A firm handshake is typically respected and conveys an image of confidence. It might also mean something else as well. A large-scale study in the UK of close to 500,000 people has revealed that a firm grip could be an indicator of brain health. The research was done with the help of the UK Biobank data.
Dr. Joseph Firth is a Research Fellow at NICM Health Research Institute, Western Sydney University and an Honorary Research Fellow at The University of Manchester. He led the research that included participants from several regions in the UK. Data from 475, 397 study volunteers was analyzed, and the results showed an association between strength and cognitive performance on brain function assessments. Standard tests like reaction speed, memory tasks and problem-solving were used to determine brain function.
The relationship between grip strength and testing was consistent with study participants who were older than 55 as well as those who were younger. The study shows the relationships were consistently strong in both people aged under 55 and those aged over 55. Previous studies have only shown this applies to elderly people.
Dr. Firth explained, "When taking multiple factors into account, such as age, gender, body weight and education, our study confirms that people who are stronger do indeed tend to have better functioning brains. We can see there is a clear connection between muscular strength and brain health. But, really, what we need now, are more studies to test if we can actually make our brains healthier by doing things which make our muscles stronger – such as weight training."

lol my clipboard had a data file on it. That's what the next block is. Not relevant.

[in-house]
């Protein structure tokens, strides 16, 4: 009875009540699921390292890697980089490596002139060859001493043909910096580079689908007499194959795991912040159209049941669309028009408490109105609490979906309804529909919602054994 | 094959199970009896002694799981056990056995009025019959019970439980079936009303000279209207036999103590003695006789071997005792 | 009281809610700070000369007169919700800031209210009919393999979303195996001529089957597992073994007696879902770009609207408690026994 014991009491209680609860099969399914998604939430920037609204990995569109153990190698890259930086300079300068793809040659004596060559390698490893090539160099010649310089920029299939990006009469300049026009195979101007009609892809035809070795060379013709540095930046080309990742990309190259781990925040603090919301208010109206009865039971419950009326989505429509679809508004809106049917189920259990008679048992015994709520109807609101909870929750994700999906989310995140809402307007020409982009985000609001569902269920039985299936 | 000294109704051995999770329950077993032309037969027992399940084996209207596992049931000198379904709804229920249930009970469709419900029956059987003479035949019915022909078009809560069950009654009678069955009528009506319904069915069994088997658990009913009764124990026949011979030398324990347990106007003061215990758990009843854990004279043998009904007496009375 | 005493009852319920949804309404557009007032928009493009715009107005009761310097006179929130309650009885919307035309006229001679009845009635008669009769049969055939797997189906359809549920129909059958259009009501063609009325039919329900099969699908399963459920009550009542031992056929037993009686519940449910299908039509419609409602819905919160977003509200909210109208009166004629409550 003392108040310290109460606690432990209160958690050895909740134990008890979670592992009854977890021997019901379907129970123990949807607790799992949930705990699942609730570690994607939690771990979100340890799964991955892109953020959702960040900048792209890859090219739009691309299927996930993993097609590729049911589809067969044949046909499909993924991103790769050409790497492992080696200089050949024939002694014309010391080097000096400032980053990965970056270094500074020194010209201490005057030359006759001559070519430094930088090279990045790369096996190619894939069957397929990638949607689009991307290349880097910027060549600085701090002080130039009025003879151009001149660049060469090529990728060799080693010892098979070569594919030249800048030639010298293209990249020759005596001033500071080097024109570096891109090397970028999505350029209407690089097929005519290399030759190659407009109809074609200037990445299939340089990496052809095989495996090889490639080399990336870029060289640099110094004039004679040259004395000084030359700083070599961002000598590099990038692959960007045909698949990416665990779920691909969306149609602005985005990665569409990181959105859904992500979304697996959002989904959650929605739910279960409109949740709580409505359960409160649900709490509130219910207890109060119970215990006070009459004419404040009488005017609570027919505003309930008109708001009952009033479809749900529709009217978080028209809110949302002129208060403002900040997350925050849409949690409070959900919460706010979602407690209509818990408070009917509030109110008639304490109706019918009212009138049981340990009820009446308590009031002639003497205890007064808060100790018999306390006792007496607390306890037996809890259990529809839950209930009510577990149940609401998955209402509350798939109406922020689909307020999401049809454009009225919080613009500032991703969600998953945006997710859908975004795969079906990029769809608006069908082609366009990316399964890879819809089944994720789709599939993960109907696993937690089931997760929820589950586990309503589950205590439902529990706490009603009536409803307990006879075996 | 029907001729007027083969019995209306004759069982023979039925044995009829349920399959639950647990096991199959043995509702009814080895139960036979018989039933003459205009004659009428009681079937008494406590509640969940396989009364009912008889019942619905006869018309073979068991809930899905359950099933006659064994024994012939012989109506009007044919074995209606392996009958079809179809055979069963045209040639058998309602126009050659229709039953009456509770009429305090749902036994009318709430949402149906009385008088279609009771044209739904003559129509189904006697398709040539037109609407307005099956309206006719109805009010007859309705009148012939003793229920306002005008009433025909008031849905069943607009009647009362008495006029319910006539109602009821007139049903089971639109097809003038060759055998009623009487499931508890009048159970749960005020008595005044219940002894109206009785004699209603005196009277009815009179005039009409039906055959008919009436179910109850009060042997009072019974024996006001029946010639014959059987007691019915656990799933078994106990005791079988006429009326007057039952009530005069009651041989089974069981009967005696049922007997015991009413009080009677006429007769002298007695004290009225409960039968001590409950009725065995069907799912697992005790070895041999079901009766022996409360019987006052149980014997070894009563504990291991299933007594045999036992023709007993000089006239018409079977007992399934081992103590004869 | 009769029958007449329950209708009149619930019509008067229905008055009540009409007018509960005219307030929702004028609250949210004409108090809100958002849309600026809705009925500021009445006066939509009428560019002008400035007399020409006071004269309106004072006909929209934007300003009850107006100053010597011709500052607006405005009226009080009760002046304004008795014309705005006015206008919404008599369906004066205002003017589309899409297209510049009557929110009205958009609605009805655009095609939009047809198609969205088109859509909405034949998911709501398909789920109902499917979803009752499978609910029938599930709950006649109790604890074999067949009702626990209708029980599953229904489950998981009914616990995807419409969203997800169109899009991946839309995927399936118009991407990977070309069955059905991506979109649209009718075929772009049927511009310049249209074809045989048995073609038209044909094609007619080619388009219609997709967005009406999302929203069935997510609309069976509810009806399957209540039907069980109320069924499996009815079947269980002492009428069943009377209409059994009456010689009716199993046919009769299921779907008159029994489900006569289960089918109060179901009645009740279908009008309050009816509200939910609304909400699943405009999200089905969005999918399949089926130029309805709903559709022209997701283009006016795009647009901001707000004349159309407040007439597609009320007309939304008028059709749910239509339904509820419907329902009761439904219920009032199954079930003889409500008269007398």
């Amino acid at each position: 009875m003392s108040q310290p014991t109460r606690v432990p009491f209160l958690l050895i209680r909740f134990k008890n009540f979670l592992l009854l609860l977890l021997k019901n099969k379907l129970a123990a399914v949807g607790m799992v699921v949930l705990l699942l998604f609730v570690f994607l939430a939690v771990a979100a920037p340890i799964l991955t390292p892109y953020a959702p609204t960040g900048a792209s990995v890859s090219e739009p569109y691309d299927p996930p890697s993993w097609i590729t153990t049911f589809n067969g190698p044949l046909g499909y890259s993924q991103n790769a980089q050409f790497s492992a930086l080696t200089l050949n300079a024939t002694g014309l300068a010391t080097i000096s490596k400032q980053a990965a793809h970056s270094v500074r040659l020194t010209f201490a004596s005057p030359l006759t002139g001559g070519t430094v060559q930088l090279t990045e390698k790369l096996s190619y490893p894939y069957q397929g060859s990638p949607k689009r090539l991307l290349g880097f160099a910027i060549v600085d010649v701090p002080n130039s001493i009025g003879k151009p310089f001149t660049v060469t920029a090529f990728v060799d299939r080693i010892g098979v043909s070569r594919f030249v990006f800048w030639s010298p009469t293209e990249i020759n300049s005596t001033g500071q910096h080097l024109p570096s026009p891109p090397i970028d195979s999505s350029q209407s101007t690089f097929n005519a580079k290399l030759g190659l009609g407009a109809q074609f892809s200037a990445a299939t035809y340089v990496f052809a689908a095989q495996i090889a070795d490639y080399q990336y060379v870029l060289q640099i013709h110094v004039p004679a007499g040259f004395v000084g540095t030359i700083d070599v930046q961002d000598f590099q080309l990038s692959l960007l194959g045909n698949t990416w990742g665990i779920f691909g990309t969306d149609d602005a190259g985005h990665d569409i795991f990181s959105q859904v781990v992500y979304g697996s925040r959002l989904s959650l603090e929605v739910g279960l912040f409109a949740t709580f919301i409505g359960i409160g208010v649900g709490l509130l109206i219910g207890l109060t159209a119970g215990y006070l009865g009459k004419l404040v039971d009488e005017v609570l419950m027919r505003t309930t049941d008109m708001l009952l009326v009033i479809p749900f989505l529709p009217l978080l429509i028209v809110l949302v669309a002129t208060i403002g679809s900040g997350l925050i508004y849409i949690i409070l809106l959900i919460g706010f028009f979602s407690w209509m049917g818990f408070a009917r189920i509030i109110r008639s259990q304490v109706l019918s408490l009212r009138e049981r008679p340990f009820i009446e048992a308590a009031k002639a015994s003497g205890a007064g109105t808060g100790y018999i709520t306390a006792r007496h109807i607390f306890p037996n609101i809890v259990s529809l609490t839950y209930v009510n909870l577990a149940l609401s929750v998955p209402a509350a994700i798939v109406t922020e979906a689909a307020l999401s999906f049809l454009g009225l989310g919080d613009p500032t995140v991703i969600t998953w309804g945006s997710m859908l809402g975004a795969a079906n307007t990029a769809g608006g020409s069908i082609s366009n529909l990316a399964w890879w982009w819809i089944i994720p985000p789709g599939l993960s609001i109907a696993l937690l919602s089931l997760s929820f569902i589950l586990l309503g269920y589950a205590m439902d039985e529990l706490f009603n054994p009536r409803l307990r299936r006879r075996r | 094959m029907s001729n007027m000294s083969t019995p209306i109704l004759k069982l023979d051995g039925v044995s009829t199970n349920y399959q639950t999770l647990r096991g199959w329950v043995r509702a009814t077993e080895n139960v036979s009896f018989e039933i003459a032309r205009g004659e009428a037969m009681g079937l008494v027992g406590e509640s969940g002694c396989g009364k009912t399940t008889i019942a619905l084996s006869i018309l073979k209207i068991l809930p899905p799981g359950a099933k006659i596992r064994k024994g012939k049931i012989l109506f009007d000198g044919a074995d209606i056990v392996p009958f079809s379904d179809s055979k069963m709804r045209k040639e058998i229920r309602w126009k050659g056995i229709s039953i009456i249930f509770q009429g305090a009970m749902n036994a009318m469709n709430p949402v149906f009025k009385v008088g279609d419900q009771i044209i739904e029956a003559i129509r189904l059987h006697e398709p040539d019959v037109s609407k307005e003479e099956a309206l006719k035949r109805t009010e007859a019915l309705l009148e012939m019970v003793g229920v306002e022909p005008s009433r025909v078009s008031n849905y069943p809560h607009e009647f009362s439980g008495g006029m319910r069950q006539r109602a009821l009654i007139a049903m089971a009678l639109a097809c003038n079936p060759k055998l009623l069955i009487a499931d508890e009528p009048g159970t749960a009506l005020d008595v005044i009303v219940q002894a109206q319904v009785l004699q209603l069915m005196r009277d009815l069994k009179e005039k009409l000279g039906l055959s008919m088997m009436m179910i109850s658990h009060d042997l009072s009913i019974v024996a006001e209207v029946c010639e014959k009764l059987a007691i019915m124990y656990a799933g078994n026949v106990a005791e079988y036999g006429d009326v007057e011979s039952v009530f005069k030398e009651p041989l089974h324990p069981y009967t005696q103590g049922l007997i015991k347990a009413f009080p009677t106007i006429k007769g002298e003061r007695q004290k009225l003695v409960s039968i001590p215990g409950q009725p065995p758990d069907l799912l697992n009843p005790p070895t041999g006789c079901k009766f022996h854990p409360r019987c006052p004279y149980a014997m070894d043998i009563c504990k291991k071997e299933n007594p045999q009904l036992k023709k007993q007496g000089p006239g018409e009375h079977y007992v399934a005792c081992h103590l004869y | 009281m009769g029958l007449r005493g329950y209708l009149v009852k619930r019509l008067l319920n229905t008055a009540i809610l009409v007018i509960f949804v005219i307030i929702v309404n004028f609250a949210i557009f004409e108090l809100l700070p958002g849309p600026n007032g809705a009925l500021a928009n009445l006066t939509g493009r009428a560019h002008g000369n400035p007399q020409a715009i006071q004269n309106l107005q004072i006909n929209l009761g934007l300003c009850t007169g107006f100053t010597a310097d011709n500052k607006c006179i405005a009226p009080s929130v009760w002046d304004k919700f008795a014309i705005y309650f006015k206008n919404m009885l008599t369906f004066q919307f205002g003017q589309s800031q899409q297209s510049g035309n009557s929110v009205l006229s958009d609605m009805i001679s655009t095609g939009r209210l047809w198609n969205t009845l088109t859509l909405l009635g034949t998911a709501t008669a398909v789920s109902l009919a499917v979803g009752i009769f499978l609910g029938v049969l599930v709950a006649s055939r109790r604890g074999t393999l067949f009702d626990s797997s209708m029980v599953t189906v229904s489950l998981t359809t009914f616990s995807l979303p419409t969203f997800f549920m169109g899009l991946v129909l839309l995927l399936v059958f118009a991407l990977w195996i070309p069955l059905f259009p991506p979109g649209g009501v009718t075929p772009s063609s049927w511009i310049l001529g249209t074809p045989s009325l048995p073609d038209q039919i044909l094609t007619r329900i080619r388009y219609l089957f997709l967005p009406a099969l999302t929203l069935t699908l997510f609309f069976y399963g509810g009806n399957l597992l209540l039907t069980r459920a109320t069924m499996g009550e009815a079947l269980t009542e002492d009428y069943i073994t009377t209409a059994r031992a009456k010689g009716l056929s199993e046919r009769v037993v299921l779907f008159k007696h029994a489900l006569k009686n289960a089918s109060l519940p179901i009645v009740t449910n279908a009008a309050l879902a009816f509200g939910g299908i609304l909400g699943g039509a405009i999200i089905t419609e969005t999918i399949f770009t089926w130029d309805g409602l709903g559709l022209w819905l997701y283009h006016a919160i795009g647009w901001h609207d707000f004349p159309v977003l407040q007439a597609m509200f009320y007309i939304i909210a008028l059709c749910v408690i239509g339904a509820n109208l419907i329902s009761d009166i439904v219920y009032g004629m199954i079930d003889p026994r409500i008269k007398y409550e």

While the study showed that grip strength was correlated with brain health in study volunteers who did not have a mental health diagnosis, the team also found that among patients with schizophrenia (there were 1,162 patients with a diagnosis of the disorder included in the study) the same strong correlation was found. Firth stated that "Our research has shown that the connections between muscular strength and brain functioning also exist in people experiencing schizophrenia, major depression, and bipolar disorder – all of which can interfere with regular brain functioning."
There are many studies of physical fitness and strength and how it relates to the brain, but those studies looked at aerobic exercise only. To date, there have been no studies based on musculature or weight training. This was the first study of its size to show such a close association in both healthy patients and those with a mental health disorder, making the connection to brain health and strength even more valid. The study was published in the journal Schizophrenia Bulletin. The team hopes that the results will lead to more research into how adding weight and strength training could impact brain function in patients with mental illness or other neurological deficits from illness or injury. Check out the video included here to learn more about this study.